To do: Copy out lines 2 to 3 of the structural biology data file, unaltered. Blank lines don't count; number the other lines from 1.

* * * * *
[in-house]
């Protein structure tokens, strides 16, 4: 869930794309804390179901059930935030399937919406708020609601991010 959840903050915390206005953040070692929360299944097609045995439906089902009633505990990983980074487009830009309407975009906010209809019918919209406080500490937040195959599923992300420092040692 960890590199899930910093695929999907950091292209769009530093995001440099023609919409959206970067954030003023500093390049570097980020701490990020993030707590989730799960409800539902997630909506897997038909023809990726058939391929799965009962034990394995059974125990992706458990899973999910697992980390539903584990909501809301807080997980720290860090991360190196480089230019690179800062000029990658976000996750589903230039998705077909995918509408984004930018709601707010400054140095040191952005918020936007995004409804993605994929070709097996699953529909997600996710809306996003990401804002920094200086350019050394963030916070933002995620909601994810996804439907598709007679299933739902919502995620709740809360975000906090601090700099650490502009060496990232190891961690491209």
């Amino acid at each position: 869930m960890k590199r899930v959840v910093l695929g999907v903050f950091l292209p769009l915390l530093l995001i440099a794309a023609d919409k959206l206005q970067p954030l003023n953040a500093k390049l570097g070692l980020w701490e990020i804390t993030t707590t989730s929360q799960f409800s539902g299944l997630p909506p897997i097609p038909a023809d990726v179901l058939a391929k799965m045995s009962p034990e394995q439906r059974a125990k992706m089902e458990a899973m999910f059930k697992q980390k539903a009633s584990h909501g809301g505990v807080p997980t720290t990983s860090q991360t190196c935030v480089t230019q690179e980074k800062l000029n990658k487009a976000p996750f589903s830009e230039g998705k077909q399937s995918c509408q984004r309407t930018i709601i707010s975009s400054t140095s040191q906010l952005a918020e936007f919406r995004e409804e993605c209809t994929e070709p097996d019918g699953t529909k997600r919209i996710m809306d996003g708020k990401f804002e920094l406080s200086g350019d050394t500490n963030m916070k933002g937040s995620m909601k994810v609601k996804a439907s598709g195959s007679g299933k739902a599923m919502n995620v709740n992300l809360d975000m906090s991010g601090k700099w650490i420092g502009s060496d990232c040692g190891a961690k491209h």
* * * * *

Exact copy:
């Protein structure tokens, strides 16, 4: 869930794309804390179901059930935030399937919406708020609601991010 959840903050915390206005953040070692929360299944097609045995439906089902009633505990990983980074487009830009309407975009906010209809019918919209406080500490937040195959599923992300420092040692 960890590199899930910093695929999907950091292209769009530093995001440099023609919409959206970067954030003023500093390049570097980020701490990020993030707590989730799960409800539902997630909506897997038909023809990726058939391929799965009962034990394995059974125990992706458990899973999910697992980390539903584990909501809301807080997980720290860090991360190196480089230019690179800062000029990658976000996750589903230039998705077909995918509408984004930018709601707010400054140095040191952005918020936007995004409804993605994929070709097996699953529909997600996710809306996003990401804002920094200086350019050394963030916070933002995620909601994810996804439907598709007679299933739902919502995620709740809360975000906090601090700099650490502009060496990232190891961690491209």
């Amino acid at each position: 869930m960890k590199r899930v959840v910093l695929g999907v903050f950091l292209p769009l915390l530093l995001i440099a794309a023609d919409k959206l206005q970067p954030l003023n953040a500093k390049l570097g070692l980020w701490e990020i804390t993030t707590t989730s929360q799960f409800s539902g299944l997630p909506p897997i097609p038909a023809d990726v179901l058939a391929k799965m045995s009962p034990e394995q439906r059974a125990k992706m089902e458990a899973m999910f059930k697992q980390k539903a009633s584990h909501g809301g505990v807080p997980t720290t990983s860090q991360t190196c935030v480089t230019q690179e980074k800062l000029n990658k487009a976000p996750f589903s830009e230039g998705k077909q399937s995918c509408q984004r309407t930018i709601i707010s975009s400054t140095s040191q906010l952005a918020e936007f919406r995004e409804e993605c209809t994929e070709p097996d019918g699953t529909k997600r919209i996710m809306d996003g708020k990401f804002e920094l406080s200086g350019d050394t500490n963030m916070k933002g937040s995620m909601k994810v609601k996804a439907s598709g195959s007679g299933k739902a599923m919502n995620v709740n992300l809360d975000m906090s991010g601090k700099w650490i420092g502009s060496d990232c040692g190891a961690k491209h």